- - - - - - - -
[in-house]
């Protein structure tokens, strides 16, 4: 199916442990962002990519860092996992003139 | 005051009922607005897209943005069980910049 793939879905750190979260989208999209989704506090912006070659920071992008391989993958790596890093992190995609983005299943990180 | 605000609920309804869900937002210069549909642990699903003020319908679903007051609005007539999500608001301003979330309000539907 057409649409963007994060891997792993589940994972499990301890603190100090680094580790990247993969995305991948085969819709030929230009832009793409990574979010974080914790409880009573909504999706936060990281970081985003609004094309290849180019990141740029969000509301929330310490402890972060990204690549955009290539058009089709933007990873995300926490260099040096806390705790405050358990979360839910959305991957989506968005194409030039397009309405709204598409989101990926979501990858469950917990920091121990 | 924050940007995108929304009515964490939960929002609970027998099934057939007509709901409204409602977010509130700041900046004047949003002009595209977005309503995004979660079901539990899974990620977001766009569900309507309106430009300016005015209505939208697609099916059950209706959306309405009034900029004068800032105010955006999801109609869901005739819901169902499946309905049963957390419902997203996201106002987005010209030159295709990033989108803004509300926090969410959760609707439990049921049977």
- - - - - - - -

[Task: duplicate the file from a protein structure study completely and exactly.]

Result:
[in-house]
């Protein structure tokens, strides 16, 4: 199916442990962002990519860092996992003139 | 005051009922607005897209943005069980910049 793939879905750190979260989208999209989704506090912006070659920071992008391989993958790596890093992190995609983005299943990180 | 605000609920309804869900937002210069549909642990699903003020319908679903007051609005007539999500608001301003979330309000539907 057409649409963007994060891997792993589940994972499990301890603190100090680094580790990247993969995305991948085969819709030929230009832009793409990574979010974080914790409880009573909504999706936060990281970081985003609004094309290849180019990141740029969000509301929330310490402890972060990204690549955009290539058009089709933007990873995300926490260099040096806390705790405050358990979360839910959305991957989506968005194409030039397009309405709204598409989101990926979501990858469950917990920091121990 | 924050940007995108929304009515964490939960929002609970027998099934057939007509709901409204409602977010509130700041900046004047949003002009595209977005309503995004979660079901539990899974990620977001766009569900309507309106430009300016005015209505939208697609099916059950209706959306309405009034900029004068800032105010955006999801109609869901005739819901169902499946309905049963957390419902997203996201106002987005010209030159295709990033989108803004509300926090969410959760609707439990049921049977």